Spam Comments and how to stop themIt seems that no matter what new online communication tools we come up with, there are going to be those who want to abuse them. Let’s face it, email has revolutionised the way in which businesses and individuals communicate (and the genuine commercial opportunities it offers) but has also been notoriously blighted over recent years by the avalanche of spam messages we also receive.

Likewise, blogs are open to abuse from individuals looking to exploit them at the expense of others, primarily through the use of Spam Blogs (Splogs) and Comment Spam. For now, let’s concentrate on Comment Spam and see why it exists and how we can go about stopping it on our blogs.

What is Comment Spam?

Comment Spam is where a spammer leaves comments on blog posts that have nothing to do with the post itself but merely contain multiple links back to the spammer’s commercial website. Most Comment Spam is now carried out automatically rather than by individuals and its goal is simply to create links back to a target site (and so improve its Search Engine ranking), though it may also attract a small amount of traffic as well.

If the contents of my Comment Spam filter is at all representative, then the subject matter will be familiar to all of us using email, since the same types of subjects and messages tend to crop up in both.

How do we stop Comment Spam on our own blog?

So what are our options when it comes to avoiding having comment spam swamping our blogs, other than turning off comments all together of course – something that I’m certainly not advocating!

  • Comment Moderation
    The most time consuming way is simply to moderate out all of the spam comments – that is to say, you look at each comment which has been left and allow genuine ones to appear on your blog while deleting the spam comments. This can become very time consuming (not to mention frustrating!) because once you are “found” by the spam commenters, you are going to be receiving a lot of these. Rule of thumb – the more successful you are, the easier you are to find and the more you will receive – I imagine with such a high profile blog, Darren Rowse over at ProBlogger suffers more than most, as he comments here.



  • CAPTCHA methods
    CAPTCHA is actually an acronym (ok, since you asked – Completely Automated Public Turing test to tell Computers and Humans Apart – there, now wasn’t that interesting!) but you’ll know it as a distorted series of letters and numbers which appear on the page and that you have to type in. This is designed to prove that you are a human and not an automated visitor – or, in this case, spammer. Typed in correctly, it allows you to submit your comment, but will stop most forms of automated comment spam getting through.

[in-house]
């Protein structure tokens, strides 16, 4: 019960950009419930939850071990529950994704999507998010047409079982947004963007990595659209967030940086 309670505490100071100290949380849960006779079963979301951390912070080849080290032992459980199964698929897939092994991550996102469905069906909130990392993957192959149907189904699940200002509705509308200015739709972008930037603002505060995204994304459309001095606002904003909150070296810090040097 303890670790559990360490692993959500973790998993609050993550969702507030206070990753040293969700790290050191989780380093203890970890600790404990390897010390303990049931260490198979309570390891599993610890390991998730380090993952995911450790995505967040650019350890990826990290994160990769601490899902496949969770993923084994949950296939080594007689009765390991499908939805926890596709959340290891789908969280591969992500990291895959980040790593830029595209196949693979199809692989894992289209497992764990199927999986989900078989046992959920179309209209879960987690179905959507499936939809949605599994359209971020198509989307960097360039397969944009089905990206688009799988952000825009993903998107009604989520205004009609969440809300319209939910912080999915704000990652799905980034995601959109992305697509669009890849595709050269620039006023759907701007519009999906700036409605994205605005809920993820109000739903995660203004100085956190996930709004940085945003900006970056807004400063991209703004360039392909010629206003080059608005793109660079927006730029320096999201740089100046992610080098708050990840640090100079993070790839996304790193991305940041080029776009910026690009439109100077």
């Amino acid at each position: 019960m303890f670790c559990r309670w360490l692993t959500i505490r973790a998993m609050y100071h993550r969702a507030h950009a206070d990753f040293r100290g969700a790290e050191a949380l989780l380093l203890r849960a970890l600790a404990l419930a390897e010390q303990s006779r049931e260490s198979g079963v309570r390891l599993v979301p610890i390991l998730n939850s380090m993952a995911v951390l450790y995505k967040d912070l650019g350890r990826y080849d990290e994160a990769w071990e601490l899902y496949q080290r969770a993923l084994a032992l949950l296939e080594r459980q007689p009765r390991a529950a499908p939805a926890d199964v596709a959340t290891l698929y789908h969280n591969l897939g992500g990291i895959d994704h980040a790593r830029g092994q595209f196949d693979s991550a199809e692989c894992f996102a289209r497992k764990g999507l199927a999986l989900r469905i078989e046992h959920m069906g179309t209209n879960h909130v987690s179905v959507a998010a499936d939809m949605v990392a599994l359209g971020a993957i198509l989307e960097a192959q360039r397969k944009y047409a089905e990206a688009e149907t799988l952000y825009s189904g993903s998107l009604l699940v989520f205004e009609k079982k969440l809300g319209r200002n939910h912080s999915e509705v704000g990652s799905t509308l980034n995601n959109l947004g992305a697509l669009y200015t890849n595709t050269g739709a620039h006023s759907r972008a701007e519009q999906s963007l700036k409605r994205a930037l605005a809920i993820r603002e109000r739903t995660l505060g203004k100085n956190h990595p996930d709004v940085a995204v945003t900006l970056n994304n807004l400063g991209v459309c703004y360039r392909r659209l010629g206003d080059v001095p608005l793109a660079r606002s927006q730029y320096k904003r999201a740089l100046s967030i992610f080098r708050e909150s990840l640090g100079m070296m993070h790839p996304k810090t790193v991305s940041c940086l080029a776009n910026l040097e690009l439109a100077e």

• Specialist Software Intervention
    Just like with email, there are also providers of specialist software which can help us and here, in my opinion, the leader in this respect is called Akismet. Here, the software identifies the comments that it believes are spam and impounds them – it’s also provided free of charge, except for commercial use, which is an additional bonus. Although it was developed by the company involved with WordPress, it has been modified to work with many other types of blog software so it’s worth checking out. Another plug-in for WordPress is Spam Karma which also comes highly recommended.



  • Getting commenters to log-in
    You can of course elect to only accept comments from people that have already logged in to a registration system which you run on your blog – this way you can be fairly sure that they will be leaving real comments because you have effectively “pre-vetted” them.

Which method is the best?

All of the methods above work well from a functional level and will help to avoid the vast majority of comment spam from arriving in your posts. Therefore, when deciding which method to use, I was personally swayed by the impact that it would have on readers wanting to leave genuine comments. Basically, I wanted to make sure that it was as easy as possible for them to do so.

Therefore, I elected to go down the specialist software route which has no impact on readers leaving comments and nothing additional for them to do – I therefore use Akismet on my blogs and those that I set-up for the businesses and individuals I work with. The results? Well, so far so good. It stops 95% of spam and also learns from all the blogs using it, so keeps up with (if not stays ahead of) the comment spammers and their methods. Overall, a big thumbs up from me.

BTW - to make sure that you have all the information at your finger tips to make your own decision, no matter which blog platform you use, I’ll be doing a second post on the subject of comment spam next week where I will try to lay out the different options available for each platform. In the meantime, any thoughts you’d like to share on what has worked for you, then please leave a comment – a real one preferably! :)

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